At first glace, Mahindra’s decision to build and sell a new line of pickup trucks in the U.S. while other automakers cut back production would seem to be foolish to say the least. But, if these new vehicles were capable of class leading fuel efficiency, that might change some people’s minds in a hurry. That is exactly what Indian manufacturer Mahindra & Mahindra intends to do in the next year and it may actually be successful.
There do exist a large number of people that not only like, but actually NEED to drive a truck. Assuming they can stomach buying a non-American brand and don’t need anything larger, M & M’s decision to sell pickups in North America might mark another blow to Detroit automakers who take great pride in their truck production. The factor in this success is the combined 30-35 mpg fuel numbers of the truck; a reflection of the diesel only engine. Mahindra is touting the pickup’s efficiency but the load-carrying capacity and towing capabilities that they claim will be on target with full size pickups currently available. Powered by a 2.2-liter common rail diesel engine that produces 150 horses and 300 pound feet of torque, Mahindra has spent nearly $80 million to ensure that their new pickup will pass all U.S. safety and emissions regulations. Direct competition for the “Appalachian” as the pickup has been called, will be the Chevy Colorado, Ford Ranger, Toyota Tacoma and Nissan Frontier. Although diesel is more expensive right now, Mahindra firmly believes that its choice of powerplant will be a big advantage over it gas counterparts. The price for the Appalachian will be in the mid-20 grand range.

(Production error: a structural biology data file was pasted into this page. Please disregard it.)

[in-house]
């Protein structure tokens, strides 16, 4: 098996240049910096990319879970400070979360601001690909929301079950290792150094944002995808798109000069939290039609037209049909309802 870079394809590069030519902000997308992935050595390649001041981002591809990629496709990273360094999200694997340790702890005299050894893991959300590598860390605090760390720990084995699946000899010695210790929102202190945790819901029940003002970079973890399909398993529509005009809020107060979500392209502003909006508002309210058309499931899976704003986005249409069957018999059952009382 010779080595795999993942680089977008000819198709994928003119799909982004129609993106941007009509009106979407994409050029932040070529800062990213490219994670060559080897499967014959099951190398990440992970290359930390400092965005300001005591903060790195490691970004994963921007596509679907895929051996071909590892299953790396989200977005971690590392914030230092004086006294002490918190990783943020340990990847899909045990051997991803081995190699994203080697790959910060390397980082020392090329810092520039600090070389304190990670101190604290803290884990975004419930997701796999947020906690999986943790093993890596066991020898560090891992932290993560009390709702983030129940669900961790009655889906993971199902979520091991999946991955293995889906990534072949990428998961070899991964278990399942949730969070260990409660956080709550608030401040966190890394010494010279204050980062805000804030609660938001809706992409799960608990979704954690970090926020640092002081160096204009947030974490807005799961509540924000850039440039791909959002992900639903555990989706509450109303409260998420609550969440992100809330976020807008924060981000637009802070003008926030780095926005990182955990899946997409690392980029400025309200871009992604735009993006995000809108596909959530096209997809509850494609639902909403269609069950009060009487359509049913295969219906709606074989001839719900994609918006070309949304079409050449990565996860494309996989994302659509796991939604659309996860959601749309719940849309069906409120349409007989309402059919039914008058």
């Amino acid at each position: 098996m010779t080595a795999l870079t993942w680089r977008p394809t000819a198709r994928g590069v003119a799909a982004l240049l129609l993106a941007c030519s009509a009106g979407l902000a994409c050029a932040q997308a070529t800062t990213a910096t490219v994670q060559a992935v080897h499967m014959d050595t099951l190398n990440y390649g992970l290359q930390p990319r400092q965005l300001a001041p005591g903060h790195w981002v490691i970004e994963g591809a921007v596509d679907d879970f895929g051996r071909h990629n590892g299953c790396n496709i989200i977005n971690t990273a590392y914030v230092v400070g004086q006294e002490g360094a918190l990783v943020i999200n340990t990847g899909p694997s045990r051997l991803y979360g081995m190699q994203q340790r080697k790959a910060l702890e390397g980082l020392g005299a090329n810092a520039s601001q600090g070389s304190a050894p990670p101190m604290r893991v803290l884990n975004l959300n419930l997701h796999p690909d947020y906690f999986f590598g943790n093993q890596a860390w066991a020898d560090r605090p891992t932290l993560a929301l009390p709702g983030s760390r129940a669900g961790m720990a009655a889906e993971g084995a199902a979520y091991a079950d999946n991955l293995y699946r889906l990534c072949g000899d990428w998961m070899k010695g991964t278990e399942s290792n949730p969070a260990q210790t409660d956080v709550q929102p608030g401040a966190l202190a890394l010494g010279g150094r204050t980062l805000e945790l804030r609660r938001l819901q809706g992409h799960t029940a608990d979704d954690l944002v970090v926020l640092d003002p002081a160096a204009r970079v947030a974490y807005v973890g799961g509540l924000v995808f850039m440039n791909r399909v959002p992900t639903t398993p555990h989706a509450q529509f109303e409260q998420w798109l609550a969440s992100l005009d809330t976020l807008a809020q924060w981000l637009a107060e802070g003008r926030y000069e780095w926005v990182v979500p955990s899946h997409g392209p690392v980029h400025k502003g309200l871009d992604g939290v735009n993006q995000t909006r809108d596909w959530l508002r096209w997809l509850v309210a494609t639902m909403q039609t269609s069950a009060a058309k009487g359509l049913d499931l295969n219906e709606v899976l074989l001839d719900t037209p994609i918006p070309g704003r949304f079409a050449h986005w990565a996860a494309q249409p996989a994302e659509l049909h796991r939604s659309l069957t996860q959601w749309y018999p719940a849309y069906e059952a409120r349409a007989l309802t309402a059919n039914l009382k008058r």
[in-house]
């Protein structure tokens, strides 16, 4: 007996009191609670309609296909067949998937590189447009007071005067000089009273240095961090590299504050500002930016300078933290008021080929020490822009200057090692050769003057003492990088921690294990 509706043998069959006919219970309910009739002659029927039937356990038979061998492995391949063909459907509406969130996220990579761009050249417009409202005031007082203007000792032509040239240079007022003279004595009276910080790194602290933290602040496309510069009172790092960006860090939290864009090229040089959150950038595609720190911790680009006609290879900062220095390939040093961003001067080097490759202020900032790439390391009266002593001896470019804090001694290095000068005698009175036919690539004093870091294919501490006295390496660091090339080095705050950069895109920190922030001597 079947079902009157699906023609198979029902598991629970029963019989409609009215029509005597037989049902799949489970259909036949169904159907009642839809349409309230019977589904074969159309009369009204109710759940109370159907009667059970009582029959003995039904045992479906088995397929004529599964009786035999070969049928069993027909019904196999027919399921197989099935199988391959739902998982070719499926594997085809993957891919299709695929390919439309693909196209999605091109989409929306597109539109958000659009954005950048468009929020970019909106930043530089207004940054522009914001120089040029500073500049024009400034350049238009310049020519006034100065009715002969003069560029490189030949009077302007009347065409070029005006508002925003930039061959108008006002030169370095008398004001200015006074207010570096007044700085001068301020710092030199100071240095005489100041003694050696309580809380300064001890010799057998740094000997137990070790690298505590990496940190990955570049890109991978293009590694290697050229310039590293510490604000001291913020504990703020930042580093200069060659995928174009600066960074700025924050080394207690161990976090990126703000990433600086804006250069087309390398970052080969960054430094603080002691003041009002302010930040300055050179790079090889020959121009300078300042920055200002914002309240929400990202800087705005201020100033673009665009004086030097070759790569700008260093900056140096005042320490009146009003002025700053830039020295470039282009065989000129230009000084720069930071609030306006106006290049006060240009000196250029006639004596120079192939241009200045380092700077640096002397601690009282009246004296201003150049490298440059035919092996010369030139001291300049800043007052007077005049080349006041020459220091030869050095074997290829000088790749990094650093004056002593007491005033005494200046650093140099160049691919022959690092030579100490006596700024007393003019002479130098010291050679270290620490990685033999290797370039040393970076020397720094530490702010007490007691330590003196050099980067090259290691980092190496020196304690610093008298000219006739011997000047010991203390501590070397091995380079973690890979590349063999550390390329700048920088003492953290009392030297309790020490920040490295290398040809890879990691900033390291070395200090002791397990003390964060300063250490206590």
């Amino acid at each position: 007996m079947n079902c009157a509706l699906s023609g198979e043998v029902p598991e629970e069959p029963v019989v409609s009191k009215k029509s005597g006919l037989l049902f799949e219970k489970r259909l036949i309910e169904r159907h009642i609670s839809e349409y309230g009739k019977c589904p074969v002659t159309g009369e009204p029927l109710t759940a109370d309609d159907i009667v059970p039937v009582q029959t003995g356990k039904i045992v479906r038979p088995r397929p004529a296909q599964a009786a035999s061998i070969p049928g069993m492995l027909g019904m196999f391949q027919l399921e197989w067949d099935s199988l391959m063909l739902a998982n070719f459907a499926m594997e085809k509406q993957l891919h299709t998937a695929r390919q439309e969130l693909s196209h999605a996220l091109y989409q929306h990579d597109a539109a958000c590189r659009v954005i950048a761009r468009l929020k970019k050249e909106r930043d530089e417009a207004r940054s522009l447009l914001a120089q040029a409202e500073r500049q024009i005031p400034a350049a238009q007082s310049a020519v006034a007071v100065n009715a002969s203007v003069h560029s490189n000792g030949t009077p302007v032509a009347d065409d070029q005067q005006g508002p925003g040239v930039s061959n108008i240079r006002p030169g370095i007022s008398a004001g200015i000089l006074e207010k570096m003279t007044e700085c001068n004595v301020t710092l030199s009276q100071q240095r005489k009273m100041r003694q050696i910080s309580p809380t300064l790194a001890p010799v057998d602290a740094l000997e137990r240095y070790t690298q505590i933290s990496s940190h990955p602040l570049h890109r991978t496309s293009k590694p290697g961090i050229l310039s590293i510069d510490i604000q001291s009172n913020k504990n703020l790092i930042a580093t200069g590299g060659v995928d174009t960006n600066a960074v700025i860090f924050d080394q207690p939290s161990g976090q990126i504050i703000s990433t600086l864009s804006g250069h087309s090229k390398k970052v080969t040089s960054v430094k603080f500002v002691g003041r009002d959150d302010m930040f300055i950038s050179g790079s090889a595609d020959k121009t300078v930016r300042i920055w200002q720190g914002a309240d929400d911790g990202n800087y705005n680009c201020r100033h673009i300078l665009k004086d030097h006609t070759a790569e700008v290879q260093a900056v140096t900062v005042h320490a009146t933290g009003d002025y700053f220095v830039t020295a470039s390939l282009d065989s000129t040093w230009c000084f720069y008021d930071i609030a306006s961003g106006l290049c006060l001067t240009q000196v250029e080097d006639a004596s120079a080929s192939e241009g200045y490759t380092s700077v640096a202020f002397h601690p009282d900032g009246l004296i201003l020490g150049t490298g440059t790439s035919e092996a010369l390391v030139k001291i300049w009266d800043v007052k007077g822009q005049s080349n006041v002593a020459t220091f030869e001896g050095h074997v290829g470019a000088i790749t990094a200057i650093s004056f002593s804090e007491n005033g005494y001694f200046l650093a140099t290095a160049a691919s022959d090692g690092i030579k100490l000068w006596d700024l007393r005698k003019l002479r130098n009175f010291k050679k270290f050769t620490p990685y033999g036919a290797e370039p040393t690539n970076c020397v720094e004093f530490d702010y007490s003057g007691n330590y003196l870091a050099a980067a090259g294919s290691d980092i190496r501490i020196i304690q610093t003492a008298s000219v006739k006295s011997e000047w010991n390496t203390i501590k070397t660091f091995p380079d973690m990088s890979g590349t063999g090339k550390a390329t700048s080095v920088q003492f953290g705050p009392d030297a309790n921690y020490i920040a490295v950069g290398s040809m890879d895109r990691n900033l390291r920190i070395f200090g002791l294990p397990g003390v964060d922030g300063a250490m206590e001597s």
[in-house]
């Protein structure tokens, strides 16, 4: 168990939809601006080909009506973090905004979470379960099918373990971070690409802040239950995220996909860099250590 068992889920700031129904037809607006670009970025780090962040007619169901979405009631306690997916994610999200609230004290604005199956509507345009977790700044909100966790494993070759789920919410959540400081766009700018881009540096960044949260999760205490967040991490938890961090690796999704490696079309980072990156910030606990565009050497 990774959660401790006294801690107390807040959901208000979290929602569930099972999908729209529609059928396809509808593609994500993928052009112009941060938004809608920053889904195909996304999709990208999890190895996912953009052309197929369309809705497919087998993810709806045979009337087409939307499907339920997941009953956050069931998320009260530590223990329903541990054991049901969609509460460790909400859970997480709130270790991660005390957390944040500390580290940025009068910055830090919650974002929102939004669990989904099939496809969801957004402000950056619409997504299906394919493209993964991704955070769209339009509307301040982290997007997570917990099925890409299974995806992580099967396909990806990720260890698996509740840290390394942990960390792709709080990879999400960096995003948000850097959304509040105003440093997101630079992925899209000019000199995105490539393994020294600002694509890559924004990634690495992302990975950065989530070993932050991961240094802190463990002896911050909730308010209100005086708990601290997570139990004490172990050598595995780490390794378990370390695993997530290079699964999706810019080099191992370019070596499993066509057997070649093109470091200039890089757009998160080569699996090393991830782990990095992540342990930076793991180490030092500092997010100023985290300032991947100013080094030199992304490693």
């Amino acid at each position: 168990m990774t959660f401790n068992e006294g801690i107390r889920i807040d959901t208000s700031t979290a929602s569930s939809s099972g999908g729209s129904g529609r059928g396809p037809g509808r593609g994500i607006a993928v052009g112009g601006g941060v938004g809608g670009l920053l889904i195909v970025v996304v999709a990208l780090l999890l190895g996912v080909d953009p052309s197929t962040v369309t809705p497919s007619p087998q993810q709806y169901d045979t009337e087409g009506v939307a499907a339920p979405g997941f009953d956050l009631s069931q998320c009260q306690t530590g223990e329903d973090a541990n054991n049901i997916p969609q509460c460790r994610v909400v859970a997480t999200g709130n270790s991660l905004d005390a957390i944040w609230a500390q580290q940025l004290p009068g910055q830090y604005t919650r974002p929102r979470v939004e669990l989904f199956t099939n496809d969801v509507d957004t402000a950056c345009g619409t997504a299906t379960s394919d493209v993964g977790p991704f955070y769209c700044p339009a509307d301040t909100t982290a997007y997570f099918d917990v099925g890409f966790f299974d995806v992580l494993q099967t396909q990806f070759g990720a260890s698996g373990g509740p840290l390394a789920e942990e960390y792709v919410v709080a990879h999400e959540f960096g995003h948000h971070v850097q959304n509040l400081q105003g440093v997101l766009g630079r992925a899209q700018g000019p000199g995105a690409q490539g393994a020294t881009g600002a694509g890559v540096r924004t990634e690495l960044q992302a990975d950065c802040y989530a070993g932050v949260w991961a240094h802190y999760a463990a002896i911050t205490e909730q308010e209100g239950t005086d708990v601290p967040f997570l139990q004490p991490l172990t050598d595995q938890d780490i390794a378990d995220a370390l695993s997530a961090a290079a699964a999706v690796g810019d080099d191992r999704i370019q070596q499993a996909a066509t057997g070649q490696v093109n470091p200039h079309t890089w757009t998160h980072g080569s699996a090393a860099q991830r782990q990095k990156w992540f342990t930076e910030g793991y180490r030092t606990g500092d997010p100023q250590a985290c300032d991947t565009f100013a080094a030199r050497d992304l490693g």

But that is only the start of trucks in America for Mahindra. They also reportedly have plans to sell a midsize diesel hybrid version of its pickup by 2010 capable of over 40 mpg and selling for about 30 grand. Preceding the hybrid, Mahindra has teamed up with Navistar International to build a heavy duty truck that will be available at the end of 2009. Pickup production destined for the States will begin in India early next year, with final assembly done in Ohio to avoid import taxes. Those interested in buying Mahindra will be able to visit one of the nearly 300 existing dealers slated to sell the vehicles or one of 24 new dealerships under construction. Currently Mahindra sells about 200,000 vehicles per year in India and in 20 other countries around the globe.